Electric fish could spark healthcare innovation

Jun 19, 2009
Electric fish

(PhysOrg.com) -- Mathematicians in Manchester are hoping electric fish can give them clues to solving a fiendishly complex mathematical problem - which could in turn lead to better treatment for patients with lung problems.

A tank containing Peters’ Elephantnose Fish from Africa and Black Ghost Knifefish from South America has been installed in the School of Mathematics at The University of Manchester for a special conference on Biomedical Electrical Impedance Tomography (EIT).

Mathematicians say the fish have a natural ability to solve a mathematical conundrum related to EIT called the Inverse Conductivity problem - and so have invited them along as experts.

The fish generate an electric current and use voltage sensors on their surface to locate prey. In a similar way, EIT uses electric current to allow us to see inside objects without physically disturbing them.

Medical EIT can be used, for example, to monitor lungs in intensive care patients - and medical professionals have been invited to a special session at the University that focuses on using the technology for lung imaging.

It’s hoped that discussions with doctors and consultants on their needs and desires will help mathematicians provide effective solutions to real-life problems.

Prof Mark Nelson of the University of Illinois, an internationally renowned expert on electrosensing in fish, has also been invited to give a special talk to delegates about the behavior and capabilities of weakly electric fish.

And another event will bring together mathematicians with geophysicists and engineers, to discuss the challenges they face in using EIT in their respective fields.

Viewers of Channel 4’s Time Team will have seen EIT being used during the ‘geofizz’ process to identify areas of interest. Electrical engineers are also using EIT to see inside gas and oil pipelines and similar mathematics is used 3D airport body scanners.

Event organiser Prof Bill Lionheart from The School of Mathematics at The University of Manchester, said: “Weakly electric fish are really interesting to us because they have the ability to solve a very challenging mathematical problem when catching their food. Nature seems to have come up with a nice solution to the Inverse Conductivity problem, so we are keen to learn from them.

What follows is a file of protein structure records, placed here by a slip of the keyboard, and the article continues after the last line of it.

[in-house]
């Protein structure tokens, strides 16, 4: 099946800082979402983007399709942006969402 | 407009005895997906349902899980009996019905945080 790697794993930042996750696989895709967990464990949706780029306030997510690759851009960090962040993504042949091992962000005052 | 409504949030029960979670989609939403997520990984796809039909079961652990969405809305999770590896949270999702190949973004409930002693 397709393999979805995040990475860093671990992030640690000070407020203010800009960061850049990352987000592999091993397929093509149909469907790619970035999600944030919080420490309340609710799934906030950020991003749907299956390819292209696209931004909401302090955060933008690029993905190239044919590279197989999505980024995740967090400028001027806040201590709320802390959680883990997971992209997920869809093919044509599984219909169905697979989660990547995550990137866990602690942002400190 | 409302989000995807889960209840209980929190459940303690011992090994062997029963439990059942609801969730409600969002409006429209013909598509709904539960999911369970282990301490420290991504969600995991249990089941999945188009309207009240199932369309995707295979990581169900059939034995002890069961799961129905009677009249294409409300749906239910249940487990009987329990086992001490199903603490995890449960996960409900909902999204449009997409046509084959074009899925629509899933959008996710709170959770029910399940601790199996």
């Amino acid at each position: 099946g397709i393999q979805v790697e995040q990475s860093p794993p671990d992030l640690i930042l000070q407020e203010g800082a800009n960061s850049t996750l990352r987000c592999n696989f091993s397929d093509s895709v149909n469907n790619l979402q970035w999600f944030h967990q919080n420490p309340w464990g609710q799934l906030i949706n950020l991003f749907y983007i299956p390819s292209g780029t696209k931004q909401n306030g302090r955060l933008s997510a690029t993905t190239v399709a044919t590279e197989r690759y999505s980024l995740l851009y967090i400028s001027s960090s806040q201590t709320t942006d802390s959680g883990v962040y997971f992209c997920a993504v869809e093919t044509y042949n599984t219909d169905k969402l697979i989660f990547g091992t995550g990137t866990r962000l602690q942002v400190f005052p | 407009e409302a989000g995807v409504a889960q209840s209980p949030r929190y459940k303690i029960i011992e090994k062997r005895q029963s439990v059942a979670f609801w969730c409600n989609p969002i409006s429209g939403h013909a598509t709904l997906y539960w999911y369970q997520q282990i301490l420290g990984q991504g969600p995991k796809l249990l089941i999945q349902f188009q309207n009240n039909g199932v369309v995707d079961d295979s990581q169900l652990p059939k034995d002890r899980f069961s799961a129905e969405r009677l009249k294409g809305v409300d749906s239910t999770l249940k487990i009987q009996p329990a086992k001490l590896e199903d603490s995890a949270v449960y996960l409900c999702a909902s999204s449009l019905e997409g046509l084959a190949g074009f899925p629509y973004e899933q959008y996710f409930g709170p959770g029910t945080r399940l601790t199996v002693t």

“Electrical Impedance Tomography has important applications in a range of different fields, ranging from medicine to archaeology.

“Researchers in these areas concentrate on making the technology work in vastly different ways - but the one thing that ties all their work together is the mathematics behind it.”

Andrew Gray, Curator of Herpetology at The Manchester Museum has advised the mathematicians on the keeping of the fish, while other invaluable advice has been provided by Britain’s Aquatic Superstore, Manchester Pets and Aquatics and Oasis Aquarium.

Provided by University of Manchester

Explore further: Russia turns back clocks to permanent Winter Time

add to favorites email to friend print save as pdf

Related Stories

Elephantnose fish 'see' with their chin

Aug 21, 2007

Originating in Central Africa, Peters' elephantnose fish (Gnathonemus petersii), finds its bearings by means of weak electrical fields. Scientists from the University of Bonn have now been able to show how well this works. ...

Fish use electric signals to find the right mate

Jun 11, 2009

Electric knifefish, close relatives of the electric eel, navigate and communicate by projecting electric fields around their bodies. Research at University of Toronto is clarifying how this sense has evolved, as well as providing ...

Famous 40-Year-Old Math Problem Solved

Nov 23, 2005

For some, spending more than three years working to solve a more than 40-year-old math problem sounds like a nightmare. For University of Missouri-Columbia mathematics professor Steve Hofmann, solving a problem posed by one ...

Recommended for you

Russia turns back clocks to permanent Winter Time

13 hours ago

Russia on Sunday is set to turn back its clocks to winter time permanently in a move backed by President Vladimir Putin, reversing a three-year experiment with non-stop summer time that proved highly unpopular.

Remains of French ship being reassembled in Texas

Oct 24, 2014

A frigate carrying French colonists to the New World that sank in a storm off the Texas coast more than 300 years ago is being reassembled into a display that archeologists hope will let people walk over ...

User comments : 1

Adjust slider to filter visible comments by rank

Display comments: newest first

Alburton
5 / 5 (1) Jun 19, 2009
I would really had apreciated it if the last repetition of how important and useful EIT-technology is would have been substituted by an explanation of what "the inverse conductivity problem" is all about.